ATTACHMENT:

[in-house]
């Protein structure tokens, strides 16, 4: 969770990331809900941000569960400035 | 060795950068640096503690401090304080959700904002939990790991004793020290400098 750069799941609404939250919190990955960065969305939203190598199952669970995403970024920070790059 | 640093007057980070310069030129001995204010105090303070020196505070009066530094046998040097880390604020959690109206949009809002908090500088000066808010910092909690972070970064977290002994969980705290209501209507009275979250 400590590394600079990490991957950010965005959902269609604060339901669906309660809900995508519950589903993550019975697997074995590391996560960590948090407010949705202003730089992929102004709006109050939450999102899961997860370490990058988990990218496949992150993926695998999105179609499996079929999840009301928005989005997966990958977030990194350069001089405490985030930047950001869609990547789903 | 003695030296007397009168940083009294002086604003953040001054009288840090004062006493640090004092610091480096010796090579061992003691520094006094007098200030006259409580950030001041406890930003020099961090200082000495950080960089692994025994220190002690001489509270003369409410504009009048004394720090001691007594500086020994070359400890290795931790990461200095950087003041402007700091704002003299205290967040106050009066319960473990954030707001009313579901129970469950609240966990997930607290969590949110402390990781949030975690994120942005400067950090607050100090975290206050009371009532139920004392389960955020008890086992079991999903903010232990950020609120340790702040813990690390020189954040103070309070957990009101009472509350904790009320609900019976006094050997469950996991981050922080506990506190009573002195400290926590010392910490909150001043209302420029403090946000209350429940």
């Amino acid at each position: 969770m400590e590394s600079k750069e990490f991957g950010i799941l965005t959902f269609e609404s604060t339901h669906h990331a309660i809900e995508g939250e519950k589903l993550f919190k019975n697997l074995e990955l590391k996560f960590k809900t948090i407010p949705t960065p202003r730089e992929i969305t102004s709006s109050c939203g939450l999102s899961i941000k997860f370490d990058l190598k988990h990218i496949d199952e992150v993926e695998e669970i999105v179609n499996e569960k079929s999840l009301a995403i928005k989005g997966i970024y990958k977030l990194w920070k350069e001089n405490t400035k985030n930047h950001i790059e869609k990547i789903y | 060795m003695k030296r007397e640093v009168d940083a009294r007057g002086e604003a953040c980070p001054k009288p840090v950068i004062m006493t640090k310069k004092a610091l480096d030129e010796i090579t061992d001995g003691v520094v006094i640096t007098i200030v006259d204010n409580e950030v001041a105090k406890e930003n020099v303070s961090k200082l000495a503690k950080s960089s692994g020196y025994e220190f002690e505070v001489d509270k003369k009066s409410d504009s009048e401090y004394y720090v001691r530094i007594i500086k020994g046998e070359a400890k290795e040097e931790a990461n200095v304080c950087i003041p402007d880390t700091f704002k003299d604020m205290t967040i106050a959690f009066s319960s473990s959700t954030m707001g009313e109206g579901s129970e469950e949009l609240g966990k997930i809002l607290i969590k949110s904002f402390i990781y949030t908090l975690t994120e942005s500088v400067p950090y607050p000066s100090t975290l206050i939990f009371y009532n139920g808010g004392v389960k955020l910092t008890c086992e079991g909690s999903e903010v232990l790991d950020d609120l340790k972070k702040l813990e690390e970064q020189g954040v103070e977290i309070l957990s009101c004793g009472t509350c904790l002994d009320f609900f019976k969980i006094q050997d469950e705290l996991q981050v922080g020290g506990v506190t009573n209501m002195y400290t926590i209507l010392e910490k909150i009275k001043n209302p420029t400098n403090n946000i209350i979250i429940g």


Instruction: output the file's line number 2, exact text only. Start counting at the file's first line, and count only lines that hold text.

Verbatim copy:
């Protein structure tokens, strides 16, 4: 969770990331809900941000569960400035 | 060795950068640096503690401090304080959700904002939990790991004793020290400098 750069799941609404939250919190990955960065969305939203190598199952669970995403970024920070790059 | 640093007057980070310069030129001995204010105090303070020196505070009066530094046998040097880390604020959690109206949009809002908090500088000066808010910092909690972070970064977290002994969980705290209501209507009275979250 400590590394600079990490991957950010965005959902269609604060339901669906309660809900995508519950589903993550019975697997074995590391996560960590948090407010949705202003730089992929102004709006109050939450999102899961997860370490990058988990990218496949992150993926695998999105179609499996079929999840009301928005989005997966990958977030990194350069001089405490985030930047950001869609990547789903 | 003695030296007397009168940083009294002086604003953040001054009288840090004062006493640090004092610091480096010796090579061992003691520094006094007098200030006259409580950030001041406890930003020099961090200082000495950080960089692994025994220190002690001489509270003369409410504009009048004394720090001691007594500086020994070359400890290795931790990461200095950087003041402007700091704002003299205290967040106050009066319960473990954030707001009313579901129970469950609240966990997930607290969590949110402390990781949030975690994120942005400067950090607050100090975290206050009371009532139920004392389960955020008890086992079991999903903010232990950020609120340790702040813990690390020189954040103070309070957990009101009472509350904790009320609900019976006094050997469950996991981050922080506990506190009573002195400290926590010392910490909150001043209302420029403090946000209350429940």